A new study reports that fast food packaging contains concerning levels of certain perfluoroalkyls and polyfluoroalkyls (PFAs), a relative of the chemicals used in non-stick pans, furniture, packing tape, and waterproof clothes. Among the items tested for PFAs were dessert and bread wrappers, sandwich and burger wrappers, paperboard containers, and paper cups. The dessert and bread wrappers were the biggest offenders, with 56% of them containing PFAs. Not only do these PFAs break down slowly in nature, but they’ve also been linked to higher cholesterol, higher rates of kidney and bladder cancer, weakened antibody responses to vaccines in children, and suppressed immune systems.
It’s Not Just the Wrappers
Fluorosurfactants come in many forms. They can be called PFAs, PFOA, PFOS, and PFCs. These chemicals are in the majority of stain-resistant, waterproof, non-stick, and fire-retardant items. The plethora of acronyms make it difficult to understand which ones have been banned. This creates confusion companies can use to their advantage.
The EPA has established a safety limit for these products, but the government doesn’t regulate them beyond that. The FDA did ban three PFCs found in pizza boxes and microwave popcorn bags in 2016, and a form of PFAs, known as long chain PFAs, was banned in the early 2000s. All PFAs found in products like fast food wrappers are now short chain PFAs, which are the long chain PFAs minus a set of carbon molecules.
The Slow Takeover
In 2013, the Environmental Health Perspectives Journal published a study linking PFOAs in Teflon pans to thyroid disease. Many scientists have called for companies to stop using non-essential PFAs, while the FDA has approved nearly 100 new PFCs to use in food packaging in the last decade. The speed at which new fluorosurfactants are being developed makes it unlikely that scientific concerns will be taken as seriously as they should be.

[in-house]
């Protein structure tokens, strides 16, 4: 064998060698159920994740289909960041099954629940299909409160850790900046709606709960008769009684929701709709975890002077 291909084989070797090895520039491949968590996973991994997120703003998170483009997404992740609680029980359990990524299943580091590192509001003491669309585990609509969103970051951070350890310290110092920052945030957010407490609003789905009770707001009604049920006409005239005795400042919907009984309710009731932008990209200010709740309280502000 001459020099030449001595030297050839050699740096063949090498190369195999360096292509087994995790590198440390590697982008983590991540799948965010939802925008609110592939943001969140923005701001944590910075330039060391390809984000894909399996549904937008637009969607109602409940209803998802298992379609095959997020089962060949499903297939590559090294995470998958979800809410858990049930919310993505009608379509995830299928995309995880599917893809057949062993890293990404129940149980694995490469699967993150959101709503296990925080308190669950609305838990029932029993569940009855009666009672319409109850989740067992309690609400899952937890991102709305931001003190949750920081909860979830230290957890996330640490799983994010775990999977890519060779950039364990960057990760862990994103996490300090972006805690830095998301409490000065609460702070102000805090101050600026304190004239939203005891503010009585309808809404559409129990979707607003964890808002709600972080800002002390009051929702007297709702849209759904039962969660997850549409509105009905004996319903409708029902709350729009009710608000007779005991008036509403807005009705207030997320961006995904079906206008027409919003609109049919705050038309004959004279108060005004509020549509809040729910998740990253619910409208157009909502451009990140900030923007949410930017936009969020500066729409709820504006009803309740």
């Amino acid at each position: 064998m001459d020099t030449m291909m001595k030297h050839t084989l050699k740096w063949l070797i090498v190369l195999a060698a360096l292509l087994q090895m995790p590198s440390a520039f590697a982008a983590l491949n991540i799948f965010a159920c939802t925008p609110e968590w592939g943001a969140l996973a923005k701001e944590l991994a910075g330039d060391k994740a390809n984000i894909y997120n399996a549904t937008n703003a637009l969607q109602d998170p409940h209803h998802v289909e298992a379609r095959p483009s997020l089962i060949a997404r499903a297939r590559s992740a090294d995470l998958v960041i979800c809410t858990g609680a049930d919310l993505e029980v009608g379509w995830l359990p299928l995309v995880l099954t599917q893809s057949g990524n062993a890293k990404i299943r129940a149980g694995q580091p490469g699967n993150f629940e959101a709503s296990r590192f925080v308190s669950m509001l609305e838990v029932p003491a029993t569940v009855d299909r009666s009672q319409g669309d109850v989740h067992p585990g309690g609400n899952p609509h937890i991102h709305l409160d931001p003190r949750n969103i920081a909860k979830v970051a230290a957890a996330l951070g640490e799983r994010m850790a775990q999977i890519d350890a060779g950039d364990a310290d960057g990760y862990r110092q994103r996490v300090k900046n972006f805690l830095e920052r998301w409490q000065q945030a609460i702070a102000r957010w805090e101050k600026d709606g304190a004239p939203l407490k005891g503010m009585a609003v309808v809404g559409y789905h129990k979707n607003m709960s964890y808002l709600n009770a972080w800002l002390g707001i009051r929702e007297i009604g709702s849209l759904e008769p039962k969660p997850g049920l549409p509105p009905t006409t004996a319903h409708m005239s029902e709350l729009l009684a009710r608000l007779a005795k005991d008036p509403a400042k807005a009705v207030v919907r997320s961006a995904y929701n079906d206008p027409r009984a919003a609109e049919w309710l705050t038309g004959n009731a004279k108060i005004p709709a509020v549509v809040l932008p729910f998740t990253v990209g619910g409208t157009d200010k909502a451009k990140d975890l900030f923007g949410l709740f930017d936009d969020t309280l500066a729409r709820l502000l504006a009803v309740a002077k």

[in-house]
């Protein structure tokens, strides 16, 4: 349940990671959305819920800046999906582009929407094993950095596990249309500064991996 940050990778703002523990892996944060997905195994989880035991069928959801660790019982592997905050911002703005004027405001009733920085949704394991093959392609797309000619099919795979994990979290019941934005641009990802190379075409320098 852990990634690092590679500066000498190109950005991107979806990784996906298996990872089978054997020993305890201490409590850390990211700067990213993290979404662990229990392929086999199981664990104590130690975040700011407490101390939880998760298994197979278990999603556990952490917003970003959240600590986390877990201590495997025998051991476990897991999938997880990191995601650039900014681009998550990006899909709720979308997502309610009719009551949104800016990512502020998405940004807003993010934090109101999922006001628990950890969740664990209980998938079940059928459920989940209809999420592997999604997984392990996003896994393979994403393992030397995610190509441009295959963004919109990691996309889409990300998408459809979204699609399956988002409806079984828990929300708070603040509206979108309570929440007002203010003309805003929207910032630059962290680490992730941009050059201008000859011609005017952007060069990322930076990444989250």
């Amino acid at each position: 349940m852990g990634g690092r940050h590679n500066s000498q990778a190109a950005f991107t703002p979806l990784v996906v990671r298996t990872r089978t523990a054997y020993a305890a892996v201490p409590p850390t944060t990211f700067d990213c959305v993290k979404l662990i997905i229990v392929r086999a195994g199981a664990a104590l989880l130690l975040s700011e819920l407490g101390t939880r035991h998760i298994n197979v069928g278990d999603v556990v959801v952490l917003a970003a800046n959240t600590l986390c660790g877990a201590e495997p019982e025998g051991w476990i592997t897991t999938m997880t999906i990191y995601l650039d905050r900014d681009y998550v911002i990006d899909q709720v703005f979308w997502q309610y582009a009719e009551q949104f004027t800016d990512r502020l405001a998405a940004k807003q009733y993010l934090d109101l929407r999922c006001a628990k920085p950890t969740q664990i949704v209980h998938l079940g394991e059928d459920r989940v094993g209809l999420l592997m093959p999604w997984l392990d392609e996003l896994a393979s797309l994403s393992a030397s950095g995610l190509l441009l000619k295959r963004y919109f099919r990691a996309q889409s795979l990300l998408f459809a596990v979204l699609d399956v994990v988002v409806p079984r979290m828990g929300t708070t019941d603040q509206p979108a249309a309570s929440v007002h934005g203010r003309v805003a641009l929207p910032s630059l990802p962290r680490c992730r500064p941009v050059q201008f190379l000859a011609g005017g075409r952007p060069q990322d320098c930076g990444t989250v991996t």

Since fluorosurfactants take so long to break down in nature, they have plenty of time to migrate to water sources, release into the air, and contaminate soil. After looking at 36,000 water samples from more than 4,800 public water sources in 2016, Harvard University found that 16 million Americans are drinking water with PFAs. Of those water sources, 66 of them had levels at or above what the EPA considers safe.
Persistent Waste Creates Persistent Problems
One wonders where the ever growing number of PFAs will end up when they run out of space. No one seems to be clear on how they got in our water, and it doesn’t seem likely that anyone is going to step up and regulate them. PFAs continue to resist decomposition and mysteriously leach into water supplies and the food they are wrapped around unchecked, leaving us with a higher likelihood of thyroid disease, certain cancers, infertility, and developmental disorders in children. At some point, the advice to avoid fast-food wrappers, microwave popcorn, and nonstick cookware will only minimize the exposure to PFAs. True avoidance will no longer be an option.
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- Fast Food Packaging Found To Be Just As Nasty As Fast Food – Rodale’s Organic Life
- The Madrid Statement on Poly- and Perfluoroalkyl Substances (PFASs) – Environmental Health Perspectives
- Nonstick Cookware + Teflon Dangers – Rodale’s Organic Life
- What are PFASs, the Toxic Chemicals Being Found in Drinking Water? – PBS
- FDA Bans Three Toxic Chemicals From Food Wrapping – Too Little, Too Late – Environmental Working Group